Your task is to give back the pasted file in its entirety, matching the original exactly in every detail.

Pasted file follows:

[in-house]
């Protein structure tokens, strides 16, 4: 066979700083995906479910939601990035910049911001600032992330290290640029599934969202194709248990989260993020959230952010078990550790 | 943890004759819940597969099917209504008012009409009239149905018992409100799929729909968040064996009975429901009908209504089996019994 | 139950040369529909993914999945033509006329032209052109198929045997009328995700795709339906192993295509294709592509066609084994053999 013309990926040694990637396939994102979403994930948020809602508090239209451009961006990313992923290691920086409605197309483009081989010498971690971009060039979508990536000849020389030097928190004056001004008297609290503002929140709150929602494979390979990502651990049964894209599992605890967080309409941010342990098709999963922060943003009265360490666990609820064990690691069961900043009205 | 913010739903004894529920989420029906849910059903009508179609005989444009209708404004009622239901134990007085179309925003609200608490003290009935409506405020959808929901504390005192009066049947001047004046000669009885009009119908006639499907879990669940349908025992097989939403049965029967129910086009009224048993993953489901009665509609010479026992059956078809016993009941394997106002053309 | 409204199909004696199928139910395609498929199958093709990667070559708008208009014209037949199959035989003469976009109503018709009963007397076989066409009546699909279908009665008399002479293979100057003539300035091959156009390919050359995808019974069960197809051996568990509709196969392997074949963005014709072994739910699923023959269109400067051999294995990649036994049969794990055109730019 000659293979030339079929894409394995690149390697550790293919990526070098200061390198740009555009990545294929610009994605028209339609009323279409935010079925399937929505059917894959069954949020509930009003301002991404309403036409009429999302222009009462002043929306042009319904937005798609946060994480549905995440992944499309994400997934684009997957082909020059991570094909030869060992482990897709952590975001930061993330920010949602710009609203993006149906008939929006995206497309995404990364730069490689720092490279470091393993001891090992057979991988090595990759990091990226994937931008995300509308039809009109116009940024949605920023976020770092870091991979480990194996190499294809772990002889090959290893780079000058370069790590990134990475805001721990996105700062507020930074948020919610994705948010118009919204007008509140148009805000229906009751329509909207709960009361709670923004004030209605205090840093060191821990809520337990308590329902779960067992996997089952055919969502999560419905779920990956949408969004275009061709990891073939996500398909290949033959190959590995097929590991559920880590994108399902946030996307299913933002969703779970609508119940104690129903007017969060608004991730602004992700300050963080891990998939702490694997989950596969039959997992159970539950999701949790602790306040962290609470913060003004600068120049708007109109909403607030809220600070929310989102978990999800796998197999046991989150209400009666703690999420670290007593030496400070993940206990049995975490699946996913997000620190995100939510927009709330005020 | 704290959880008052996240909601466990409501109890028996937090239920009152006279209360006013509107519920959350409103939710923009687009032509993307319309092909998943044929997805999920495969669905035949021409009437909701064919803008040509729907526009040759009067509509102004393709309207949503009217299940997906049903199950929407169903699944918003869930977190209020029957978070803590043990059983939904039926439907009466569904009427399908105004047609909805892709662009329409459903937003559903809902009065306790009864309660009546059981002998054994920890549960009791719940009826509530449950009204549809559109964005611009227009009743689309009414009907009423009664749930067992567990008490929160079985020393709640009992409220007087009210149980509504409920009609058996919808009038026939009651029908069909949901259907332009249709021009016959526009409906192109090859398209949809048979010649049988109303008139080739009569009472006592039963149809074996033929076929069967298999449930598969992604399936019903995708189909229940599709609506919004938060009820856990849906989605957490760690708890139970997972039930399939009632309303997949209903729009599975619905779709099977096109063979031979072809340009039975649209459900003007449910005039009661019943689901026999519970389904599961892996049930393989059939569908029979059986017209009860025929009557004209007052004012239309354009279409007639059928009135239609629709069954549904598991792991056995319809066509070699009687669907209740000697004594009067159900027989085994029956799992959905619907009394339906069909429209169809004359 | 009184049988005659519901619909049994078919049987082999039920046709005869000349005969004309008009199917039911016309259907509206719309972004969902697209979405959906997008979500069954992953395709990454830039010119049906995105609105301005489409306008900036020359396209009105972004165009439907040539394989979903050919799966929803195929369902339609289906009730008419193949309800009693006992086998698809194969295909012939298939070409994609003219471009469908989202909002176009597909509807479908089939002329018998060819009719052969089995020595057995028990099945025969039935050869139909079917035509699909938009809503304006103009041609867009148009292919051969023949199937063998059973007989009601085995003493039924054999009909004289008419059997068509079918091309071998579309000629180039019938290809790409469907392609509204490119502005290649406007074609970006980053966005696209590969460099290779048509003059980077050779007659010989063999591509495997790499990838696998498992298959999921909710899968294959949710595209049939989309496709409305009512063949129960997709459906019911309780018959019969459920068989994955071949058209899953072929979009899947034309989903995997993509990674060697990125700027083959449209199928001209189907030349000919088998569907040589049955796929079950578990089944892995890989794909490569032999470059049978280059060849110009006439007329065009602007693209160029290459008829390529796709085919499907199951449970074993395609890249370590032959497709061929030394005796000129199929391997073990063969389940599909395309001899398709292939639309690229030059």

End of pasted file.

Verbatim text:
[in-house]
């Protein structure tokens, strides 16, 4: 066979700083995906479910939601990035910049911001600032992330290290640029599934969202194709248990989260993020959230952010078990550790 | 943890004759819940597969099917209504008012009409009239149905018992409100799929729909968040064996009975429901009908209504089996019994 | 139950040369529909993914999945033509006329032209052109198929045997009328995700795709339906192993295509294709592509066609084994053999 013309990926040694990637396939994102979403994930948020809602508090239209451009961006990313992923290691920086409605197309483009081989010498971690971009060039979508990536000849020389030097928190004056001004008297609290503002929140709150929602494979390979990502651990049964894209599992605890967080309409941010342990098709999963922060943003009265360490666990609820064990690691069961900043009205 | 913010739903004894529920989420029906849910059903009508179609005989444009209708404004009622239901134990007085179309925003609200608490003290009935409506405020959808929901504390005192009066049947001047004046000669009885009009119908006639499907879990669940349908025992097989939403049965029967129910086009009224048993993953489901009665509609010479026992059956078809016993009941394997106002053309 | 409204199909004696199928139910395609498929199958093709990667070559708008208009014209037949199959035989003469976009109503018709009963007397076989066409009546699909279908009665008399002479293979100057003539300035091959156009390919050359995808019974069960197809051996568990509709196969392997074949963005014709072994739910699923023959269109400067051999294995990649036994049969794990055109730019 000659293979030339079929894409394995690149390697550790293919990526070098200061390198740009555009990545294929610009994605028209339609009323279409935010079925399937929505059917894959069954949020509930009003301002991404309403036409009429999302222009009462002043929306042009319904937005798609946060994480549905995440992944499309994400997934684009997957082909020059991570094909030869060992482990897709952590975001930061993330920010949602710009609203993006149906008939929006995206497309995404990364730069490689720092490279470091393993001891090992057979991988090595990759990091990226994937931008995300509308039809009109116009940024949605920023976020770092870091991979480990194996190499294809772990002889090959290893780079000058370069790590990134990475805001721990996105700062507020930074948020919610994705948010118009919204007008509140148009805000229906009751329509909207709960009361709670923004004030209605205090840093060191821990809520337990308590329902779960067992996997089952055919969502999560419905779920990956949408969004275009061709990891073939996500398909290949033959190959590995097929590991559920880590994108399902946030996307299913933002969703779970609508119940104690129903007017969060608004991730602004992700300050963080891990998939702490694997989950596969039959997992159970539950999701949790602790306040962290609470913060003004600068120049708007109109909403607030809220600070929310989102978990999800796998197999046991989150209400009666703690999420670290007593030496400070993940206990049995975490699946996913997000620190995100939510927009709330005020 | 704290959880008052996240909601466990409501109890028996937090239920009152006279209360006013509107519920959350409103939710923009687009032509993307319309092909998943044929997805999920495969669905035949021409009437909701064919803008040509729907526009040759009067509509102004393709309207949503009217299940997906049903199950929407169903699944918003869930977190209020029957978070803590043990059983939904039926439907009466569904009427399908105004047609909805892709662009329409459903937003559903809902009065306790009864309660009546059981002998054994920890549960009791719940009826509530449950009204549809559109964005611009227009009743689309009414009907009423009664749930067992567990008490929160079985020393709640009992409220007087009210149980509504409920009609058996919808009038026939009651029908069909949901259907332009249709021009016959526009409906192109090859398209949809048979010649049988109303008139080739009569009472006592039963149809074996033929076929069967298999449930598969992604399936019903995708189909229940599709609506919004938060009820856990849906989605957490760690708890139970997972039930399939009632309303997949209903729009599975619905779709099977096109063979031979072809340009039975649209459900003007449910005039009661019943689901026999519970389904599961892996049930393989059939569908029979059986017209009860025929009557004209007052004012239309354009279409007639059928009135239609629709069954549904598991792991056995319809066509070699009687669907209740000697004594009067159900027989085994029956799992959905619907009394339906069909429209169809004359 | 009184049988005659519901619909049994078919049987082999039920046709005869000349005969004309008009199917039911016309259907509206719309972004969902697209979405959906997008979500069954992953395709990454830039010119049906995105609105301005489409306008900036020359396209009105972004165009439907040539394989979903050919799966929803195929369902339609289906009730008419193949309800009693006992086998698809194969295909012939298939070409994609003219471009469908989202909002176009597909509807479908089939002329018998060819009719052969089995020595057995028990099945025969039935050869139909079917035509699909938009809503304006103009041609867009148009292919051969023949199937063998059973007989009601085995003493039924054999009909004289008419059997068509079918091309071998579309000629180039019938290809790409469907392609509204490119502005290649406007074609970006980053966005696209590969460099290779048509003059980077050779007659010989063999591509495997790499990838696998498992298959999921909710899968294959949710595209049939989309496709409305009512063949129960997709459906019911309780018959019969459920068989994955071949058209899953072929979009899947034309989903995997993509990674060697990125700027083959449209199928001209189907030349000919088998569907040589049955796929079950578990089944892995890989794909490569032999470059049978280059060849110009006439007329065009602007693209160029290459008829390529796709085919499907199951449970074993395609890249370590032959497709061929030394005796000129199929391997073990063969389940599909395309001899398709292939639309690229030059």